Despite sceptics’ claims, net zero is a fundamentally conservative endeavour. Achieving it will not only preserve our planet for future generations but deliver economic prosperity. While the cost of living crisis has led to a resurgence of criticism in the UK, we only have to look around the world to see that UK Conservatives are not alone in delivering positive environmental action.
Critics are wrong to see net zero as a left-wing policy. Conservatives have been at the forefront of environmental solutions for decades, growing the economy while decarbonising and reducing pollution, because we genuinely believe in protecting our natural environment for our children. And we have been doing it in our own way, using markets, encouraging innovation and finding solutions that lead to greater prosperity as well as a better climate. This is why most people support net zero, including most Conservative voters.
However, if we listen to sceptics and falter in our commitment to net zero, we will surrender this critical issue to the left. While carbon neutrality is compatible with economic growth, the left’s approach is not. Too often, socialists see environmentalism as a way to end capitalism, introduce economic illiterate policies, and force people to put on hair shirts to keep warm.
That’s why we cannot ignore climate change or delay the solution. Instead of ignoring this argument we should aim to win it. To do so, we must look to the many successes we’ve already had. Take the UK, where over the last twelve years, Conservative governments have enacted a slew of measures which have shown that environmentalism is absolutely compatible with innovative, free market policies.
One example of this is how we have managed to decarbonise our power system using Contracts for Difference, which have encouraged investment in the renewable energy market by awarding fixed price contracts per unit of electricity. The contracts are awarded to the cheapest producer who pays back into consumers energy bills whenever the wholesale electricity price is higher than the fixed price. This has been largely responsible for the huge uptake in renewable energy over the last ten years, despite naysayers casting doubt on whether large-scale renewables, particularly offshore wind, could ever be a reliable source of electricity.
However, it is not just the UK which has made significant progress with environmental policies. Centre-right governments around the world have introduced bold policies to reduce their emissions and proven that net zero does not mean degrowth and despair. Iceland’s successes with carbon capture and storage are providing hope for the decarbonisation of heavy industry. India’s International Solar Alliance initiative is helping to identify sites for solar farms across the world. Norway is leading the switch to electric vehicles with private sector investment with market-led policies like auctioning charging rights on roads. There are powerful examples from across the world, which are pro-market and pro-growth policies that don’t rely on regressive taxation or coercive state control.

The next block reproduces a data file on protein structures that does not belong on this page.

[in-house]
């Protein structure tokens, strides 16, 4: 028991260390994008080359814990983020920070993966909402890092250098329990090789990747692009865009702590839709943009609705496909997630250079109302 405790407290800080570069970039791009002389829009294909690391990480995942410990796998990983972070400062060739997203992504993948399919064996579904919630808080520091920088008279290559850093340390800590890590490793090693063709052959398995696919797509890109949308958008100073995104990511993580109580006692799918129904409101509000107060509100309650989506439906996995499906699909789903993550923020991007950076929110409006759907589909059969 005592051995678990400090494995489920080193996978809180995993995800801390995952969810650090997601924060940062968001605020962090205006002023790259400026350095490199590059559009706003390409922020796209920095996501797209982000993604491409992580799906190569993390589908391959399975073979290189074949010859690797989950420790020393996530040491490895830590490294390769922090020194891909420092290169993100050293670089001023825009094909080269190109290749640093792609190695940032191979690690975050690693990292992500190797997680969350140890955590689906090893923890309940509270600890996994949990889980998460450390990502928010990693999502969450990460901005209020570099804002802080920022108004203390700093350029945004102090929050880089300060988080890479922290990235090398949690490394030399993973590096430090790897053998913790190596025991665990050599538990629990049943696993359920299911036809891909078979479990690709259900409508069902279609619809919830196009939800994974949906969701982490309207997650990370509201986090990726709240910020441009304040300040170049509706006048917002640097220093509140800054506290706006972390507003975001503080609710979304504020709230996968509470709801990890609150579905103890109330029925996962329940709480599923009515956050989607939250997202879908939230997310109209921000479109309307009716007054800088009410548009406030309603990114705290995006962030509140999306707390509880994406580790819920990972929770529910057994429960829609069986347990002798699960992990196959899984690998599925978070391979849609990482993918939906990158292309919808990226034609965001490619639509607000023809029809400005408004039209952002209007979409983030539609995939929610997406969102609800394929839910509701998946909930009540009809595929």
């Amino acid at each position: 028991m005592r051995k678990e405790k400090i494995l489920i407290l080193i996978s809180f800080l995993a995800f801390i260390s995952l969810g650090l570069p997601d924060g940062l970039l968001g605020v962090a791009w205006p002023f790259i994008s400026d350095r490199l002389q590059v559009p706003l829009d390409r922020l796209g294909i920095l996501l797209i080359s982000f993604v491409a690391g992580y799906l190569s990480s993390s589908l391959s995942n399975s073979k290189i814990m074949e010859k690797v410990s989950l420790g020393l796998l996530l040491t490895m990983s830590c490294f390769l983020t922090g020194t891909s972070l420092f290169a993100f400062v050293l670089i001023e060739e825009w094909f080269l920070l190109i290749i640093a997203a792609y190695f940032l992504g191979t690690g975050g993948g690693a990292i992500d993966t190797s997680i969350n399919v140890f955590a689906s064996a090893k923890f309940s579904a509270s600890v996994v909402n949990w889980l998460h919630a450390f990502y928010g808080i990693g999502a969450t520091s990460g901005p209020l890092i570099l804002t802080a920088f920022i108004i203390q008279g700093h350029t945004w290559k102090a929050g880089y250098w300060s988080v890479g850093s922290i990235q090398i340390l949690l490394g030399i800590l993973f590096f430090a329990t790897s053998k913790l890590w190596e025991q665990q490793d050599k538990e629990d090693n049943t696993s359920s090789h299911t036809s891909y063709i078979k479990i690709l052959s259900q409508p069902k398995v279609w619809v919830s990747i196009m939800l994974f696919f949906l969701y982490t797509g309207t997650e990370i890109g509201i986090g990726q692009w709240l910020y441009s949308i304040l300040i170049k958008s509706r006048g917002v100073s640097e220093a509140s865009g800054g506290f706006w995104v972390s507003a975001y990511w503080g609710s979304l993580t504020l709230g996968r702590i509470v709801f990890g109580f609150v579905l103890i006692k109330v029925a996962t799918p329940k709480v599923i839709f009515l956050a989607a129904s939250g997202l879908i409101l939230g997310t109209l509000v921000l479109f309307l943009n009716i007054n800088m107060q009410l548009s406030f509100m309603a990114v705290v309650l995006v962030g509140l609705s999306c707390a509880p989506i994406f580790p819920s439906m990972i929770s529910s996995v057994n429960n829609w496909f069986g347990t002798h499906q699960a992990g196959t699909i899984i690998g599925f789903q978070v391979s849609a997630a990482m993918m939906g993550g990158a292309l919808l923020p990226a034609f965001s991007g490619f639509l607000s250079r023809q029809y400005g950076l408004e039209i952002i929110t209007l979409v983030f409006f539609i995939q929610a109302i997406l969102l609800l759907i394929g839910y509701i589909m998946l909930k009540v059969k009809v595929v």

As part of the Conservative Environment Network’s (CEN) work in 2022 we will be compiling positive examples from around the globe to show how conservatives are tackling climate change in line with their values. If you would like to contribute an example or case study, please get in touch. We’re looking for examples from across the world, so long as the policy was an effective free market solution implemented by a centre-right government.
This is not just to prove to those on the left that there are conservative answers. There is an increasing number of people on the right who argue that net zero is too expensive, too disruptive and will leave the poorest behind. We want to make clear that there is a way to avoid this, that climate policies do not have to sacrifice economic growth and that these ideas are feasible and effective. After all, many of the voices on the right casting doubt on net zero now were the same voices casting doubt on renewable energy ten years ago in the UK. They were wrong then and they are wrong now.
It is still worth considering how fast and how far our ambition has changed. Two years ago, less than a third of the world’s economy was covered by net zero targets. Now, after the UK hosted COP26, over 90 per cent of global GDP is committed to carbon neutrality. This global transition is happening at speed because governments have seen the economic reward offered by net zero. Embracing new clean industries and technologies to decarbonise will not only avoid the worst consequences of climate change but deliver economic prosperity.
We are beginning to see net zero’s economic reward in the UK already. Look at the 8000 jobs forecast from the new British gigavolt factory in Blyth from making electric car batteries. The 500 apprenticeships given out by wind turbine manufacturers Siemens Gamesa in the north east of England. And we have reduced emissions faster than any other G7 nation, while leading the G7 in national income growth. These are as much Conservative wins as they are net zero success stories and we should not be afraid to claim them.
Net zero is an idea that is not going away. Instead of retreating and letting the left control the narrative, we should instead prove to them that there is a conservative approach and we should talk about the conservative solutions that already exist. That’s why, in 2022, CEN will be championing the positive environmental change delivered by centre-right governments across the world. We hope you join us.